The 'American Idol' Instant Save Is Unfair & Not Just Because It May Have Hurt One Of My Favorite Contestants

I would like to preface this by saying it's not unfair that Rayvon Owen is still competing in the Top 4 on American Idol — his fans have used the cards they have, namely the American Idol Twitter Instant Save, to keep him in the competition for as long as possible, and there's nothing wrong with that. There is something wrong with the premise of the Instant Save. That a contestant who didn't necessarily get the least amount of votes could be going home before a contestant who got an undisclosed lesser amount of votes seems quite clearly unfair. But add on top of it that the same scenario could happen multiple weeks in a row and you've got yourself a regular coup d'état, which for a governing body as rigid as American Idol, seems misguided.

Of course, I see the appeal of the Instant Save, a tactic also employed on rival singing show, The Voice. It's nice to think that your favorite singer could be saved if they just had one off week that landed them in the Bottom 2. But when it comes down to it, the Instant Save lacks enough structure to really be fair to American Idol's contestants and adamant fans. Consider, for example, if that contestant who just had one off week received the second least amount of votes and then was eliminated because they received two less tweets in the Instant Save, as was the difference between India Carney and Corey Kent White a few weeks ago on The Voice — it really wouldn't seem fair. There are a few more reasons, too...

Twitter Instant Saves Probably Won't Win

If you're not saving constestants who could win, then what's the point? The Instant Save keeps singers in the competiton who likely have less fans than the remaining group, but have more fans with a proclivity for Twitter than the other contestant with them in the Bottom 2. On American Idol this season, Rayvon's fans have been rallying together on Twitter to make him the victor in all four Twitter Saves, but have not been able to drum up the numbers to keep him out of the Bottom 2 for four weeks straight. That's not a statement to Rayvon's talent but to the number of American Idol voting fans he has; and when it comes to winning American Idol, you need the votes, not the tweets. What's the point of saving someone who will just be eliminated the moment the Instant Save is no longer in play?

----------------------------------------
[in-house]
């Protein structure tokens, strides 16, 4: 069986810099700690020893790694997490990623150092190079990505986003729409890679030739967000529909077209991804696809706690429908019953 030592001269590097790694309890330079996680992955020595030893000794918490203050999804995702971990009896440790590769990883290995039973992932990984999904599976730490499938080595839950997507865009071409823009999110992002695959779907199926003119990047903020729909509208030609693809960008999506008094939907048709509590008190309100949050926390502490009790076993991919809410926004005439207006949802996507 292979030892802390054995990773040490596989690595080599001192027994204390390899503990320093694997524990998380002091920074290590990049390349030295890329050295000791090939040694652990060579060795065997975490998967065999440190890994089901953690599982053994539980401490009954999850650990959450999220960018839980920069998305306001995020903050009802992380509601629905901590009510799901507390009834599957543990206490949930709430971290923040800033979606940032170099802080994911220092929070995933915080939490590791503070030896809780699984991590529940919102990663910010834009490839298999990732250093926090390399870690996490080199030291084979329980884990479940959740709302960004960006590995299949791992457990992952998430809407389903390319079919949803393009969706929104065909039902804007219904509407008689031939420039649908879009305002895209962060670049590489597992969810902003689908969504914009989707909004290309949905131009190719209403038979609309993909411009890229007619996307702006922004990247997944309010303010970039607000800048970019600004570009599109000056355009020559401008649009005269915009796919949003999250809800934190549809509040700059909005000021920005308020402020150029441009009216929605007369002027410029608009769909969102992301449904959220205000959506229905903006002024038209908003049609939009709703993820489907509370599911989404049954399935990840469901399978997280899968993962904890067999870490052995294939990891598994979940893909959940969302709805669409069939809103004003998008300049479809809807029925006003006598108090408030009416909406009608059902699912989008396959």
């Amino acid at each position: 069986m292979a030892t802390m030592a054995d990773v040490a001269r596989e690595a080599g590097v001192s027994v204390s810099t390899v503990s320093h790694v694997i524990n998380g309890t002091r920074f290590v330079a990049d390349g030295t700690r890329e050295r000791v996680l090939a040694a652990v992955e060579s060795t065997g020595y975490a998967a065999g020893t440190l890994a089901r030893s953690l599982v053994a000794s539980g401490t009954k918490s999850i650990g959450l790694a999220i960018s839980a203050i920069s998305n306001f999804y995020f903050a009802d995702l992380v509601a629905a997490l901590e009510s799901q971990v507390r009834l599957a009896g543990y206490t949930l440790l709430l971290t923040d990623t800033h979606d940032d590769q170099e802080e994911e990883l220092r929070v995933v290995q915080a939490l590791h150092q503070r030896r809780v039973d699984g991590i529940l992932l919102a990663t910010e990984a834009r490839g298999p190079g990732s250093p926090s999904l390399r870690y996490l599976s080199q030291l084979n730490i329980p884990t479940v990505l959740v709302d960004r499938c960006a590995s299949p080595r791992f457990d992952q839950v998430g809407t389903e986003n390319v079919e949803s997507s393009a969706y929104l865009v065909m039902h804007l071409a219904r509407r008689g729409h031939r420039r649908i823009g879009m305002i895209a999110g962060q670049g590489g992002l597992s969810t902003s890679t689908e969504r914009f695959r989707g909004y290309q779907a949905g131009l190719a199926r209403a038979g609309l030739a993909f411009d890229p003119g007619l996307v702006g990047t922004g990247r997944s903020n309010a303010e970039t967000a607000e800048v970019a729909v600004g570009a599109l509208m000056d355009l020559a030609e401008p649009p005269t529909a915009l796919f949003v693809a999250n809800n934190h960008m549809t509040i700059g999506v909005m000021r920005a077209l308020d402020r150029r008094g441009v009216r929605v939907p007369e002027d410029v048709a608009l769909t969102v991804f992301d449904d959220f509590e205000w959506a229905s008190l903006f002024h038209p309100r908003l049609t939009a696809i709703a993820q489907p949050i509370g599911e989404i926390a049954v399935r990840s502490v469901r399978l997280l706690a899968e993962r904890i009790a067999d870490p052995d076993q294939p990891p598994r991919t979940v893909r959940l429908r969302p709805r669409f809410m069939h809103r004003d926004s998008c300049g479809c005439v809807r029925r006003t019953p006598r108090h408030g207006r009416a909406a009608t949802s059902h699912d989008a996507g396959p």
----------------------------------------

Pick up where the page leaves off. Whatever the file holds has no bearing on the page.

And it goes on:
It Takes Out Contestants Who Could Feasibly Win

The unfairness of being able to save that person with the Instant Save comes in when you think about that there could be a large discrepancy of votes between the Bottom 2, but because the person with the least vote has more Twitter-savvy fans, the person with many more original votes is sent home. Let's say that other person just had an off week, but could bounce back to inspire their normally large voting fanbase to get back on their side in the coming weeks, and eventually win the damn thing. It simply doesn't seem right to have an original vote that is then overthrown by another vote that takes place in a different medium. And in that way...

It's a Little Shady

Most importantly, Twitter is a fickle medium. Perhaps if American Idol fans were told on a Wednesday night who the bottom two were and could call and text in their votes based on the Wednesday night performances for a Thursday night results show, that would seem a fairer version of the second chance vote. But as it is on Twitter, in a sea of opinions and cat memes, the tallying up of#SaveSoAndSo hashtags seems a little too rushed and mysterious (five minutes to send your tweets, and 12 seconds to count them!) to be totally indisputable.

But you know what would shut me up forever? If Rayvon won American Idol . If a four-time Twitter Save was able to eventually garner enough votes because he was given the opportunity to stick around longer, then that might show that the still Save isn't exactly fair, but it does have a purpose. We'll just have to wait and see... in the meantime, keep Twitter out of singing show results, OK?

Images: Michael Becker/FOX; Rayvon Owen/Instagram